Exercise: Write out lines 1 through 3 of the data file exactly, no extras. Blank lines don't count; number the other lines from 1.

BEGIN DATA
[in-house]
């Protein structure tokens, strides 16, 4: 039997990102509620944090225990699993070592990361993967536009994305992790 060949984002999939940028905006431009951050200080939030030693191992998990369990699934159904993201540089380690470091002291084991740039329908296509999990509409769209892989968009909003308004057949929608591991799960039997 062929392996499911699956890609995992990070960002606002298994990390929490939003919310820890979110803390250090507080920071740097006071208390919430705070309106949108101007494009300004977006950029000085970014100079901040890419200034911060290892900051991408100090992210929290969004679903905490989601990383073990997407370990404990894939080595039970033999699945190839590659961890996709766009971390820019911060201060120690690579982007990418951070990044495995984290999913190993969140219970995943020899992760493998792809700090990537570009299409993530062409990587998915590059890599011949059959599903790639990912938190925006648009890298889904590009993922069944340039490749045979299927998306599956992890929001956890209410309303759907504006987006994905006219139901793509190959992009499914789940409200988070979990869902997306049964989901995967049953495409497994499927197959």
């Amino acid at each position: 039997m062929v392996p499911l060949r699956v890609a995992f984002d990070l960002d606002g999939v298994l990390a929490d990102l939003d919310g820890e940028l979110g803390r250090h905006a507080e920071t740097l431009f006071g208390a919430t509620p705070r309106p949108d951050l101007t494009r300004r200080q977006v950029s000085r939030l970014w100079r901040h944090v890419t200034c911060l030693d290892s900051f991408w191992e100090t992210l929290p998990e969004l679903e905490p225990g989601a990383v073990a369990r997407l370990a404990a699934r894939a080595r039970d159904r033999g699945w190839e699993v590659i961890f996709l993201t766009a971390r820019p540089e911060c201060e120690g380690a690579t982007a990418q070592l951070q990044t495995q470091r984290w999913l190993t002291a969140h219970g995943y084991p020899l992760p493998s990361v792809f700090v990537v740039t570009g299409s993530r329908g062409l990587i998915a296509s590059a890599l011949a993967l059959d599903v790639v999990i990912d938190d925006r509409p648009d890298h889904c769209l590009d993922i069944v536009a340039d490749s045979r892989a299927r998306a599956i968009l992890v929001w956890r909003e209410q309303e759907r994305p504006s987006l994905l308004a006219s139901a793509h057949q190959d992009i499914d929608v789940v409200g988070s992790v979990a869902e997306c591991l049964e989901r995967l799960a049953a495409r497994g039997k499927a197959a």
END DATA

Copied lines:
[in-house]
């Protein structure tokens, strides 16, 4: 039997990102509620944090225990699993070592990361993967536009994305992790 060949984002999939940028905006431009951050200080939030030693191992998990369990699934159904993201540089380690470091002291084991740039329908296509999990509409769209892989968009909003308004057949929608591991799960039997 062929392996499911699956890609995992990070960002606002298994990390929490939003919310820890979110803390250090507080920071740097006071208390919430705070309106949108101007494009300004977006950029000085970014100079901040890419200034911060290892900051991408100090992210929290969004679903905490989601990383073990997407370990404990894939080595039970033999699945190839590659961890996709766009971390820019911060201060120690690579982007990418951070990044495995984290999913190993969140219970995943020899992760493998792809700090990537570009299409993530062409990587998915590059890599011949059959599903790639990912938190925006648009890298889904590009993922069944340039490749045979299927998306599956992890929001956890209410309303759907504006987006994905006219139901793509190959992009499914789940409200988070979990869902997306049964989901995967049953495409497994499927197959």
């Amino acid at each position: 039997m062929v392996p499911l060949r699956v890609a995992f984002d990070l960002d606002g999939v298994l990390a929490d990102l939003d919310g820890e940028l979110g803390r250090h905006a507080e920071t740097l431009f006071g208390a919430t509620p705070r309106p949108d951050l101007t494009r300004r200080q977006v950029s000085r939030l970014w100079r901040h944090v890419t200034c911060l030693d290892s900051f991408w191992e100090t992210l929290p998990e969004l679903e905490p225990g989601a990383v073990a369990r997407l370990a404990a699934r894939a080595r039970d159904r033999g699945w190839e699993v590659i961890f996709l993201t766009a971390r820019p540089e911060c201060e120690g380690a690579t982007a990418q070592l951070q990044t495995q470091r984290w999913l190993t002291a969140h219970g995943y084991p020899l992760p493998s990361v792809f700090v990537v740039t570009g299409s993530r329908g062409l990587i998915a296509s590059a890599l011949a993967l059959d599903v790639v999990i990912d938190d925006r509409p648009d890298h889904c769209l590009d993922i069944v536009a340039d490749s045979r892989a299927r998306a599956i968009l992890v929001w956890r909003e209410q309303e759907r994305p504006s987006l994905l308004a006219s139901a793509h057949q190959d992009i499914d929608v789940v409200g988070s992790v979990a869902e997306c591991l049964e989901r995967l799960a049953a495409r497994g039997k499927a197959a």